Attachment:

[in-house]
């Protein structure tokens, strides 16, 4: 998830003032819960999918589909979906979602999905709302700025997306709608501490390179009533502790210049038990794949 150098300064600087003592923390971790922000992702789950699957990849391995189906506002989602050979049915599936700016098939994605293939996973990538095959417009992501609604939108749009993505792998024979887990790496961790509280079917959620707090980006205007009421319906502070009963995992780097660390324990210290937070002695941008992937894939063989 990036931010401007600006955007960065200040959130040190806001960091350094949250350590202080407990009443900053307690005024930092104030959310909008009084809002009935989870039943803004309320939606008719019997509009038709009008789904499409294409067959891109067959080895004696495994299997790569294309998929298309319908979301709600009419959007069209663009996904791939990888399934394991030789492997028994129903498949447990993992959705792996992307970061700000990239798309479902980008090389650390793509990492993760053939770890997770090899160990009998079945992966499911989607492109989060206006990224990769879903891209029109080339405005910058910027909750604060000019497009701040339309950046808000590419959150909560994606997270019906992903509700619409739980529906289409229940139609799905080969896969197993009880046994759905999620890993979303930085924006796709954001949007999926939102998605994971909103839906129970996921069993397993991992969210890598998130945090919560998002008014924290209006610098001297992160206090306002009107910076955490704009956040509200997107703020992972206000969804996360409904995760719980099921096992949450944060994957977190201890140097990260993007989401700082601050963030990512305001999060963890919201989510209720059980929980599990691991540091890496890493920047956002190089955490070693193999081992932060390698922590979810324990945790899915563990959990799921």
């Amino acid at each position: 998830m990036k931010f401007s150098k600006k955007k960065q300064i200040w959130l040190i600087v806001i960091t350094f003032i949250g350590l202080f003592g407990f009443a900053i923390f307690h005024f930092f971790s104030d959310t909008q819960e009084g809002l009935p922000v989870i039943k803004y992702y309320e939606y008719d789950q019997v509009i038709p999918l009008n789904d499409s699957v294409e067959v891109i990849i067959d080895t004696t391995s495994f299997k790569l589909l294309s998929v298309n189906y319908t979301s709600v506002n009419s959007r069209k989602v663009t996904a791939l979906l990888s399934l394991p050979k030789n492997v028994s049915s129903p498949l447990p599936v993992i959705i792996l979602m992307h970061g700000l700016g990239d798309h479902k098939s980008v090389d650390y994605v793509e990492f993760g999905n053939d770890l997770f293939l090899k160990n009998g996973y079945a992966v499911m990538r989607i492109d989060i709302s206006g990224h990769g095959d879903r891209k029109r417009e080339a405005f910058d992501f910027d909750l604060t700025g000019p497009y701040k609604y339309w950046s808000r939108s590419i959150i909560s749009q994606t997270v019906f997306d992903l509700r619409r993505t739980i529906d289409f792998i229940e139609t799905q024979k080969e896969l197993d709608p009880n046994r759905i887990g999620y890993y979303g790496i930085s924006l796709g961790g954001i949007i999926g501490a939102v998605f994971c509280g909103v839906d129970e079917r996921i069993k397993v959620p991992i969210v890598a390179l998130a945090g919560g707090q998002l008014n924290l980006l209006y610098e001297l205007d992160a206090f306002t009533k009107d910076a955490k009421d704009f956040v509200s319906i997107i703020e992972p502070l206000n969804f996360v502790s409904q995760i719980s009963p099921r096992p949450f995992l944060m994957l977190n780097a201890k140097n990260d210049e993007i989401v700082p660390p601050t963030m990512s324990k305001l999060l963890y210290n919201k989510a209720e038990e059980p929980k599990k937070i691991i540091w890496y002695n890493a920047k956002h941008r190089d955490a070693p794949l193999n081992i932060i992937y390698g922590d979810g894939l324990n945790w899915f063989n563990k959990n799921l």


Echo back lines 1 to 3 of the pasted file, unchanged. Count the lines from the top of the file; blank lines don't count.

[in-house]
């Protein structure tokens, strides 16, 4: 998830003032819960999918589909979906979602999905709302700025997306709608501490390179009533502790210049038990794949 150098300064600087003592923390971790922000992702789950699957990849391995189906506002989602050979049915599936700016098939994605293939996973990538095959417009992501609604939108749009993505792998024979887990790496961790509280079917959620707090980006205007009421319906502070009963995992780097660390324990210290937070002695941008992937894939063989 990036931010401007600006955007960065200040959130040190806001960091350094949250350590202080407990009443900053307690005024930092104030959310909008009084809002009935989870039943803004309320939606008719019997509009038709009008789904499409294409067959891109067959080895004696495994299997790569294309998929298309319908979301709600009419959007069209663009996904791939990888399934394991030789492997028994129903498949447990993992959705792996992307970061700000990239798309479902980008090389650390793509990492993760053939770890997770090899160990009998079945992966499911989607492109989060206006990224990769879903891209029109080339405005910058910027909750604060000019497009701040339309950046808000590419959150909560994606997270019906992903509700619409739980529906289409229940139609799905080969896969197993009880046994759905999620890993979303930085924006796709954001949007999926939102998605994971909103839906129970996921069993397993991992969210890598998130945090919560998002008014924290209006610098001297992160206090306002009107910076955490704009956040509200997107703020992972206000969804996360409904995760719980099921096992949450944060994957977190201890140097990260993007989401700082601050963030990512305001999060963890919201989510209720059980929980599990691991540091890496890493920047956002190089955490070693193999081992932060390698922590979810324990945790899915563990959990799921």
């Amino acid at each position: 998830m990036k931010f401007s150098k600006k955007k960065q300064i200040w959130l040190i600087v806001i960091t350094f003032i949250g350590l202080f003592g407990f009443a900053i923390f307690h005024f930092f971790s104030d959310t909008q819960e009084g809002l009935p922000v989870i039943k803004y992702y309320e939606y008719d789950q019997v509009i038709p999918l009008n789904d499409s699957v294409e067959v891109i990849i067959d080895t004696t391995s495994f299997k790569l589909l294309s998929v298309n189906y319908t979301s709600v506002n009419s959007r069209k989602v663009t996904a791939l979906l990888s399934l394991p050979k030789n492997v028994s049915s129903p498949l447990p599936v993992i959705i792996l979602m992307h970061g700000l700016g990239d798309h479902k098939s980008v090389d650390y994605v793509e990492f993760g999905n053939d770890l997770f293939l090899k160990n009998g996973y079945a992966v499911m990538r989607i492109d989060i709302s206006g990224h990769g095959d879903r891209k029109r417009e080339a405005f910058d992501f910027d909750l604060t700025g000019p497009y701040k609604y339309w950046s808000r939108s590419i959150i909560s749009q994606t997270v019906f997306d992903l509700r619409r993505t739980i529906d289409f792998i229940e139609t799905q024979k080969e896969l197993d709608p009880n046994r759905i887990g999620y890993y979303g790496i930085s924006l796709g961790g954001i949007i999926g501490a939102v998605f994971c509280g909103v839906d129970e079917r996921i069993k397993v959620p991992i969210v890598a390179l998130a945090g919560g707090q998002l008014n924290l980006l209006y610098e001297l205007d992160a206090f306002t009533k009107d910076a955490k009421d704009f956040v509200s319906i997107i703020e992972p502070l206000n969804f996360v502790s409904q995760i719980s009963p099921r096992p949450f995992l944060m994957l977190n780097a201890k140097n990260d210049e993007i989401v700082p660390p601050t963030m990512s324990k305001l999060l963890y210290n919201k989510a209720e038990e059980p929980k599990k937070i691991i540091w890496y002695n890493a920047k956002h941008r190089d955490a070693p794949l193999n081992i932060i992937y390698g922590d979810g894939l324990n945790w899915f063989n563990k959990n799921l």